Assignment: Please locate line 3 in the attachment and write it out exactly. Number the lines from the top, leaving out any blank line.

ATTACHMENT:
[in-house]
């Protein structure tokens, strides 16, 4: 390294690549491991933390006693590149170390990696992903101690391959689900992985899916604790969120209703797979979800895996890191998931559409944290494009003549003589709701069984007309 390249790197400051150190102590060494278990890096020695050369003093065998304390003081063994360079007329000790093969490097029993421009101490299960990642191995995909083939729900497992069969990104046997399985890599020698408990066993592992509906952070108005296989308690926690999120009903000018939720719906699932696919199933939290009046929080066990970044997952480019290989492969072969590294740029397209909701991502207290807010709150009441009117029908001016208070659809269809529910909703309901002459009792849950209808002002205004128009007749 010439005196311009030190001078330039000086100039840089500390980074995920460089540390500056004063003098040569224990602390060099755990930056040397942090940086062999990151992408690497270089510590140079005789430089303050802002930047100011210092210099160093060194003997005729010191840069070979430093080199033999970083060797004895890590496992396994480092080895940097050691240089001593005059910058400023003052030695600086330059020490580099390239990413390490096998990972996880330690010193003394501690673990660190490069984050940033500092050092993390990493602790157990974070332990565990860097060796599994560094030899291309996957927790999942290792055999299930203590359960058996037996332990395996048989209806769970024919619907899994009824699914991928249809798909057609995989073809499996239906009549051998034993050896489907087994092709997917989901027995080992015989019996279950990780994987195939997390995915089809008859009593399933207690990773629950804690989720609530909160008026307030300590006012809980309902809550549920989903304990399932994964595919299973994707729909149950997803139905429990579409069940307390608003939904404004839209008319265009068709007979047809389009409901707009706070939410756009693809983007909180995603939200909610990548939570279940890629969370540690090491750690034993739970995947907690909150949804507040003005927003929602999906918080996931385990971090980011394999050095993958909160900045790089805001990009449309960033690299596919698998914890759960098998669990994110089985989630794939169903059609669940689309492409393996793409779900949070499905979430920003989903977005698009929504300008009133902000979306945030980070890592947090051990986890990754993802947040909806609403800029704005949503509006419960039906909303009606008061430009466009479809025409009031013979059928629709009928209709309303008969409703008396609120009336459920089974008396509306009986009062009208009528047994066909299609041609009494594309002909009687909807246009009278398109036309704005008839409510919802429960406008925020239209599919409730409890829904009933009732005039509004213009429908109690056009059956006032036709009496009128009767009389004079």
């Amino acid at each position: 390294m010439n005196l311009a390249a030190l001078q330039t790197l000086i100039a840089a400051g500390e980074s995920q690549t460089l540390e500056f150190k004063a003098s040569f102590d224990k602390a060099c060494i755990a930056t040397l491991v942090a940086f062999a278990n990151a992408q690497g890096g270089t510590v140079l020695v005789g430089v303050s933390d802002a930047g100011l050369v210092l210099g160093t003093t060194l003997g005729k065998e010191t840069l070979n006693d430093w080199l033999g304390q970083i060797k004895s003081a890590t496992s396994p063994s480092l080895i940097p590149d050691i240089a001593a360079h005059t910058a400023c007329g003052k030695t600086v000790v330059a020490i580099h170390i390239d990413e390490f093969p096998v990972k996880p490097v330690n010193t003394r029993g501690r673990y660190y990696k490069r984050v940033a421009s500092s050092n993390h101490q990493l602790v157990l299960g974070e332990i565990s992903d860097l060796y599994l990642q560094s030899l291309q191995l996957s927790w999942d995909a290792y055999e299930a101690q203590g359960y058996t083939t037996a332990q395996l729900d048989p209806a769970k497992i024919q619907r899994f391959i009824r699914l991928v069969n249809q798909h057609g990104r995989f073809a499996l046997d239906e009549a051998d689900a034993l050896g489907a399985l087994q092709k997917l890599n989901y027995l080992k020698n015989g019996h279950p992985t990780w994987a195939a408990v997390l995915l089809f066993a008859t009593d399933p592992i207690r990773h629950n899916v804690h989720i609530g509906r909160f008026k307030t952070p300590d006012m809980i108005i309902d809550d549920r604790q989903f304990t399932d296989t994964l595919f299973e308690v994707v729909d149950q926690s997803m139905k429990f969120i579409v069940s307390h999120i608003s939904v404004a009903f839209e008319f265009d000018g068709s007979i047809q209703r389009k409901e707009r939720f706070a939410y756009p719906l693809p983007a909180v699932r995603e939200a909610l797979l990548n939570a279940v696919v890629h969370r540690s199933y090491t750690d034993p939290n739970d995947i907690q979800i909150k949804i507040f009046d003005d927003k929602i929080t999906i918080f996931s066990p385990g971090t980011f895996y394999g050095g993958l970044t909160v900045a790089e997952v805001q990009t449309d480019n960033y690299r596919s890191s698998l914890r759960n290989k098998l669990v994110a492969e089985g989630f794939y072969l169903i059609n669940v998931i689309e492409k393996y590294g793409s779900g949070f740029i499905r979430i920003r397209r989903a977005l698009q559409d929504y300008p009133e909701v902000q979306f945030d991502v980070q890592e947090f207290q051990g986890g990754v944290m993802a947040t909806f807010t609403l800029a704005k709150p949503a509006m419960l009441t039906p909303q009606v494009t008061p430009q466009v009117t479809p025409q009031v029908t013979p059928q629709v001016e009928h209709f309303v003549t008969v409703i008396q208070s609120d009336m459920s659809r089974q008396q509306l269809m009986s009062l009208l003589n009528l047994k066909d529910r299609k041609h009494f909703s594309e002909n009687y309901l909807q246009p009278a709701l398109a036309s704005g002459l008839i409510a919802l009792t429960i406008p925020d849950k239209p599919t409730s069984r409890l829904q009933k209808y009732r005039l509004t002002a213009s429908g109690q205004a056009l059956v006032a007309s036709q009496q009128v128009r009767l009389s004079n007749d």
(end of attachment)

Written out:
């Amino acid at each position: 390294m010439n005196l311009a390249a030190l001078q330039t790197l000086i100039a840089a400051g500390e980074s995920q690549t460089l540390e500056f150190k004063a003098s040569f102590d224990k602390a060099c060494i755990a930056t040397l491991v942090a940086f062999a278990n990151a992408q690497g890096g270089t510590v140079l020695v005789g430089v303050s933390d802002a930047g100011l050369v210092l210099g160093t003093t060194l003997g005729k065998e010191t840069l070979n006693d430093w080199l033999g304390q970083i060797k004895s003081a890590t496992s396994p063994s480092l080895i940097p590149d050691i240089a001593a360079h005059t910058a400023c007329g003052k030695t600086v000790v330059a020490i580099h170390i390239d990413e390490f093969p096998v990972k996880p490097v330690n010193t003394r029993g501690r673990y660190y990696k490069r984050v940033a421009s500092s050092n993390h101490q990493l602790v157990l299960g974070e332990i565990s992903d860097l060796y599994l990642q560094s030899l291309q191995l996957s927790w999942d995909a290792y055999e299930a101690q203590g359960y058996t083939t037996a332990q395996l729900d048989p209806a769970k497992i024919q619907r899994f391959i009824r699914l991928v069969n249809q798909h057609g990104r995989f073809a499996l046997d239906e009549a051998d689900a034993l050896g489907a399985l087994q092709k997917l890599n989901y027995l080992k020698n015989g019996h279950p992985t990780w994987a195939a408990v997390l995915l089809f066993a008859t009593d399933p592992i207690r990773h629950n899916v804690h989720i609530g509906r909160f008026k307030t952070p300590d006012m809980i108005i309902d809550d549920r604790q989903f304990t399932d296989t994964l595919f299973e308690v994707v729909d149950q926690s997803m139905k429990f969120i579409v069940s307390h999120i608003s939904v404004a009903f839209e008319f265009d000018g068709s007979i047809q209703r389009k409901e707009r939720f706070a939410y756009p719906l693809p983007a909180v699932r995603e939200a909610l797979l990548n939570a279940v696919v890629h969370r540690s199933y090491t750690d034993p939290n739970d995947i907690q979800i909150k949804i507040f009046d003005d927003k929602i929080t999906i918080f996931s066990p385990g971090t980011f895996y394999g050095g993958l970044t909160v900045a790089e997952v805001q990009t449309d480019n960033y690299r596919s890191s698998l914890r759960n290989k098998l669990v994110a492969e089985g989630f794939y072969l169903i059609n669940v998931i689309e492409k393996y590294g793409s779900g949070f740029i499905r979430i920003r397209r989903a977005l698009q559409d929504y300008p009133e909701v902000q979306f945030d991502v980070q890592e947090f207290q051990g986890g990754v944290m993802a947040t909806f807010t609403l800029a704005k709150p949503a509006m419960l009441t039906p909303q009606v494009t008061p430009q466009v009117t479809p025409q009031v029908t013979p059928q629709v001016e009928h209709f309303v003549t008969v409703i008396q208070s609120d009336m459920s659809r089974q008396q509306l269809m009986s009062l009208l003589n009528l047994k066909d529910r299609k041609h009494f909703s594309e002909n009687y309901l909807q246009p009278a709701l398109a036309s704005g002459l008839i409510a919802l009792t429960i406008p925020d849950k239209p599919t409730s069984r409890l829904q009933k209808y009732r005039l509004t002002a213009s429908g109690q205004a056009l059956v006032a007309s036709q009496q009128v128009r009767l009389s004079n007749d």